Recently, we had not one, not two, but six members of the Convince & Convert team together at Social Media Marketing World in San Diego. It was a great opportunity for us not only to see some of our favorite colleagues, but also to share, connect, and meet with practitioners of digital from across the industry spectrum.
We co-hosted the annual Warm Up event for SMMW speakers, and four of us also spoke at the event in different capacities. Jay Baer—president of Convince & Convert and sharp dresser—dove into customer experience with “How to Use Customer Service to Turn People Into Brand Advocates” in addition to leading an awesome panel on staffing your social media team. Lauren Teague, strategist and sports maven, led a workshop on creating real-time content during live events. Daniel Lemin, head of consulting and king of cool, moderated a panel on getting your customers to leave online reviews. And I spoke on how to use analytics to create more relevant content for your audience.
Not only is the event one of the largest digital marketing conferences around, but it’s one of the few times of year that our virtual team gathers in one place. It’s apropos, then, that when I asked my fellow Convince team members about their takeaways from the event, the focus was on people and the human side of social media.
“What I like most about Social Media Marketing World is the emphasis on social. People. It’s great to connect with someone you know professionally who is on the other side of the screen, but in a live, authentic way. It’s easy to forget that each Twitter follower or LinkedIn Connect is a person, filled with stories, aspirations, and fears—just like you. Often I find the conversation turning to one’s family, funny side stories, or weekend plans which allows me to get to know someone much better—and have a much deeper and more impactful professional conversation down the road.”
One of our opportunities in social media is to truly take advantage of the two-way conversations that can take place. Maybe that means creating a Twitter list of contacts you made at an event so that you can keep up with them. Perhaps it’s using your CRM to tag people by their interests so that you can share things with them that add value to them outside of their work.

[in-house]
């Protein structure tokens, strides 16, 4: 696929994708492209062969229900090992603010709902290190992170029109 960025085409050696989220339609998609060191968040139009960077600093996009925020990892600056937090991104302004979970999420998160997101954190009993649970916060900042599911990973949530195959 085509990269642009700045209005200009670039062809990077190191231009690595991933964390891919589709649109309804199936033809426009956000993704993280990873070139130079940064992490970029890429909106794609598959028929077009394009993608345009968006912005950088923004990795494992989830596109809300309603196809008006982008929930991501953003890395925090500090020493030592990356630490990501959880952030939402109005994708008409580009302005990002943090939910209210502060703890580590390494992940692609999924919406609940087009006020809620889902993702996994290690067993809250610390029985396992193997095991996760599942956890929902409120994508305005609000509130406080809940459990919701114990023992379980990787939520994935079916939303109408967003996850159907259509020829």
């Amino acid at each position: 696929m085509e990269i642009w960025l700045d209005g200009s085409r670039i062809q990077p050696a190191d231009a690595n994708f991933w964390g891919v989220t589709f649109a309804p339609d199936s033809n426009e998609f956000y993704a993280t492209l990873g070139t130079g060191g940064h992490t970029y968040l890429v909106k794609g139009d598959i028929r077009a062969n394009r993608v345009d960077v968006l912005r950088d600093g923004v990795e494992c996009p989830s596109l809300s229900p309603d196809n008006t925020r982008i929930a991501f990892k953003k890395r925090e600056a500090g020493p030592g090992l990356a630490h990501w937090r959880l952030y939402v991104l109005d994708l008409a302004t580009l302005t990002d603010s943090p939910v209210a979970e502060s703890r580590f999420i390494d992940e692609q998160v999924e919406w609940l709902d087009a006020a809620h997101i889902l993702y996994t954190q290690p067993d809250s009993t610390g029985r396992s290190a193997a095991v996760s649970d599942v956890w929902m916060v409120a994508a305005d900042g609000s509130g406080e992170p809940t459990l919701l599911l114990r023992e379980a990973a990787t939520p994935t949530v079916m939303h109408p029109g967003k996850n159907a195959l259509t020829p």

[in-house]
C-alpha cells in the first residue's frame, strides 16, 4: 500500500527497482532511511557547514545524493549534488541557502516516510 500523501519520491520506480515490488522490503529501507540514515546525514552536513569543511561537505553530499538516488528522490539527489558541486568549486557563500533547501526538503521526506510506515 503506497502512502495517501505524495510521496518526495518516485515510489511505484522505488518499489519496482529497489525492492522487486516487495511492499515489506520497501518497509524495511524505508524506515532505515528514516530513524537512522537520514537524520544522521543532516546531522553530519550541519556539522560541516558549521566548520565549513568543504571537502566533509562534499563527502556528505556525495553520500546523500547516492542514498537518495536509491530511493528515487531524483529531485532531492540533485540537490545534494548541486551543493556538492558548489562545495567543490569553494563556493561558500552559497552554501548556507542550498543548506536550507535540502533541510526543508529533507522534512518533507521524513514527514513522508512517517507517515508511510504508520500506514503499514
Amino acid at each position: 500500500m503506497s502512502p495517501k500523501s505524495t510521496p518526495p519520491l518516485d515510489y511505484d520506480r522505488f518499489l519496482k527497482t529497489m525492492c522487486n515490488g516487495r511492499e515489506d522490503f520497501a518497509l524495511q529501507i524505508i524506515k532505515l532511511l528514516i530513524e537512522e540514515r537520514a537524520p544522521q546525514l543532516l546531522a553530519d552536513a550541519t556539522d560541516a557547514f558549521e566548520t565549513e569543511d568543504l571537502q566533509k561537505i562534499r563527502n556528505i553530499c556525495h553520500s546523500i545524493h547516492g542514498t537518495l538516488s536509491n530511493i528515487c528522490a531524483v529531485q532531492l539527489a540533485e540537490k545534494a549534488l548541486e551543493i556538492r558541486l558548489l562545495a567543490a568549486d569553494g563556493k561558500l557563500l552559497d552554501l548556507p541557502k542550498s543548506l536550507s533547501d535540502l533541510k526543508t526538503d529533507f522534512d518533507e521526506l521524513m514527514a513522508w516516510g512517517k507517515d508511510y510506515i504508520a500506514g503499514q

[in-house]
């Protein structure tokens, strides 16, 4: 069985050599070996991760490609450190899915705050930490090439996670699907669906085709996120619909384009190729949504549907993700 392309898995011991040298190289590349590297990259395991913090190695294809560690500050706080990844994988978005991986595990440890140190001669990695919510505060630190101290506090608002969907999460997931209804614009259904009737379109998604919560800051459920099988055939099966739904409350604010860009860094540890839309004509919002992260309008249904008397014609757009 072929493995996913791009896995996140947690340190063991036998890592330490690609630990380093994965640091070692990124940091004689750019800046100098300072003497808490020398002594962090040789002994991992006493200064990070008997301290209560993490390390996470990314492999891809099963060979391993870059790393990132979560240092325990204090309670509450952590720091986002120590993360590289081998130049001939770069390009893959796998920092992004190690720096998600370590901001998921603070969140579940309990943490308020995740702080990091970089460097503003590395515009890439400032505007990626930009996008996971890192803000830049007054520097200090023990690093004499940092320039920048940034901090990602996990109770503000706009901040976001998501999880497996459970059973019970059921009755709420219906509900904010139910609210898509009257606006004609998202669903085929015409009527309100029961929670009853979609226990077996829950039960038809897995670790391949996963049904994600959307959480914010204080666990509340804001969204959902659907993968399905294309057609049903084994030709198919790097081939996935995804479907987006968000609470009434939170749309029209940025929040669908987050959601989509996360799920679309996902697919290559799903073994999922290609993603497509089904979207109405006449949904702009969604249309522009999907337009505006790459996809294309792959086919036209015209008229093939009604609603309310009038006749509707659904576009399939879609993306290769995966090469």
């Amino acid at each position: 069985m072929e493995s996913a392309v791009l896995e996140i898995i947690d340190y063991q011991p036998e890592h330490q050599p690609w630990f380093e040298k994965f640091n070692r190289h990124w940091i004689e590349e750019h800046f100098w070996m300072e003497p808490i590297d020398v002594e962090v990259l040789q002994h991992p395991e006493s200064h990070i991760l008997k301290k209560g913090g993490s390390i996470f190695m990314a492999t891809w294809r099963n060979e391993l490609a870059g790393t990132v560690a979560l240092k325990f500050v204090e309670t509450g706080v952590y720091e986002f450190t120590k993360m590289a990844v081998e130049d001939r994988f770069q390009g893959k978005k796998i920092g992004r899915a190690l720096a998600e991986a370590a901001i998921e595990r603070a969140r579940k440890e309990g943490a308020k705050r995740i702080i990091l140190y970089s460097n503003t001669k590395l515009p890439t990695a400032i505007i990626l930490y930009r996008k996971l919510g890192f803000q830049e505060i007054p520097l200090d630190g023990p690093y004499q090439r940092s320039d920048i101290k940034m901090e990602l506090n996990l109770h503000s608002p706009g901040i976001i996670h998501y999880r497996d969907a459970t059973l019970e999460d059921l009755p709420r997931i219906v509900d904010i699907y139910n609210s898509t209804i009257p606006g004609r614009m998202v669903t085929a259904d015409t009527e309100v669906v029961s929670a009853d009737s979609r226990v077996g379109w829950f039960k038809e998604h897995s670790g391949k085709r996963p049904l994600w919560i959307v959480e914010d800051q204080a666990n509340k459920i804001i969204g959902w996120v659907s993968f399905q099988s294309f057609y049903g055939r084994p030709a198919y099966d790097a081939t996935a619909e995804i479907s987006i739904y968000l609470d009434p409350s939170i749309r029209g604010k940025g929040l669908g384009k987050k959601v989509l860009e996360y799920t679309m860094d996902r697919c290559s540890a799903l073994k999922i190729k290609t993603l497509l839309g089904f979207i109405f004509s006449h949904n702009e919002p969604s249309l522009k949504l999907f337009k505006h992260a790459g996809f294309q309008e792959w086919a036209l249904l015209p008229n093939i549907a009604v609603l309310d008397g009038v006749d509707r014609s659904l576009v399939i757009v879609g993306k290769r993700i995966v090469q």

As digital proceeds, we’ll see more opportunities for mass personalization. It’s not just about creating more relevancy—it’s about creating connection and emotional resonance.
Because of the ever-growing importance of social as a touchpoint for customers, it’s becoming not only the first line of defense for companies but also the go-to resource for customers throughout their lifecycle. With that in mind, social media teams need to be part customer service, part sales, part marketing, and all value.
“Based on Jeff Sieh’s insights about graphic techniques that perform well on Pinterest and elsewhere, Zontee Hou’s breakdown of how analytics are key to content creation, Koka Sexton’s extensive study of the volume and types of content that bolster growth on LinkedIn profiles, Jay Baer’s example of how customers rave on social media about a relatively unknown theme park in Indiana, and Kate Ahl’s deep dive into Pinterest and her startling discovery that faces don’t perform well there, my key takeaway is: It’s more critical than ever to listen and contextualize social media activity to understand your customers and give them what they want, where they want it.”
The social media marketing landscape is constantly getting more complex. At the same time, the throughline is the same. We as marketers have to look to our customers’ motivations and needs to show them the right information at the right times. The context, the timing, and the message all matter. When we seize upon kairos—the opportune time and place—that’s when we connect with our customers and bring them to the next step in their customer journey.
Were you at Social Media Marketing World? What were some of your takeaways? Share them in the comments.
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